Judita Schvalbova with her parents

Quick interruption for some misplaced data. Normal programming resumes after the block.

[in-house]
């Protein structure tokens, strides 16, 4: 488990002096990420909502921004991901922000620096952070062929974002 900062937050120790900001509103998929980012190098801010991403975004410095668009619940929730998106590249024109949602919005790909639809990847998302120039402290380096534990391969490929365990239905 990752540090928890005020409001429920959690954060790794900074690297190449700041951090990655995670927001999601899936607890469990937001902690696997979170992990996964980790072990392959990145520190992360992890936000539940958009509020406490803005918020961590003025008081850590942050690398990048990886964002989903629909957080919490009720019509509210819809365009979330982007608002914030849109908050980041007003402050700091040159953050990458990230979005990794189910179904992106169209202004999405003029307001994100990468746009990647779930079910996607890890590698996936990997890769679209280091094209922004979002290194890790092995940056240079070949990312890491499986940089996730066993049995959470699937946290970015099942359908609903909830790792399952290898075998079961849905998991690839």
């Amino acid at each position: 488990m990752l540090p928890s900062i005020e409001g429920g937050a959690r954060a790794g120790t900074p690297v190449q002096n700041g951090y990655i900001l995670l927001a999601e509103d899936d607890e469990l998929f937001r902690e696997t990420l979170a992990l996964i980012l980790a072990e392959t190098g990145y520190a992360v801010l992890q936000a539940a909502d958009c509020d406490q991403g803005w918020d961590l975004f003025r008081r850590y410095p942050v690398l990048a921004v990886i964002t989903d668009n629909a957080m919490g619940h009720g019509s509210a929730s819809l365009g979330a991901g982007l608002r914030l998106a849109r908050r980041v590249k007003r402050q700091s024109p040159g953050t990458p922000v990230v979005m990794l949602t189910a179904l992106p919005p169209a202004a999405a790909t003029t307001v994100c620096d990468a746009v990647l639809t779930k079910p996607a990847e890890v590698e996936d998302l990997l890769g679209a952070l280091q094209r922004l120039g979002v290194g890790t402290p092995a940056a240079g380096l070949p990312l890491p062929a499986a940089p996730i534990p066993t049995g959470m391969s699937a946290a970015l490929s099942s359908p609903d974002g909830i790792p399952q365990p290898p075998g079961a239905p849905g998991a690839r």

In this photo you can see my parents, Jozef Donath and Melania Donathova, nee Pickova, and me. The picture was taken in 1938. In the background is the Zilina town square. I don't remember any exceptional tomfoolery from my childhood. I was a very good child. Most of my memories are from the post-war period, because I was nine when the war ended. I only remember fragments from before the war. At my grandparents', the Donaths' place I had a little dog. At home I played with a midget rooster. At that time there was a fowl pest in Zilina, and he got it too. He died. We children buried him in a shoebox. During my childhood Zilina had maybe 18,000 people. As a child it didn't overly interest me, but for sure it didn't have more than 20,000. Just recently I read that in the pre-war period there might have been about 3,600 Jews living in the town. From my childhood I don't remember a mikveh, yeshivah and similar Jewish institutions, because as a six-year-old it didn't interest me very much and my parents absolutely didn't practice this. Now that I'm retired, I read that there really was a mikveh here. There were two communities in Zilina. There was a Neolog community. Its members built one large, modern synagogue which stands to this day, but now is used for cultural purposes. And then there was another, smaller group of Orthodox Jews, who had a tiny little synagogue. Even after the war there were services held in the Orthodox synagogue, up until the time of the two waves of emigration to Israel. Up until then it was relatively full. I don't remember the names of the rabbis that were in Zilina in the pre-war period. During the war religious life didn't exist, I was very small at that time. After the war, cantor Halpert served there for a time, he later left for Ireland. Mr. Halpert married us, so that's why I remember him.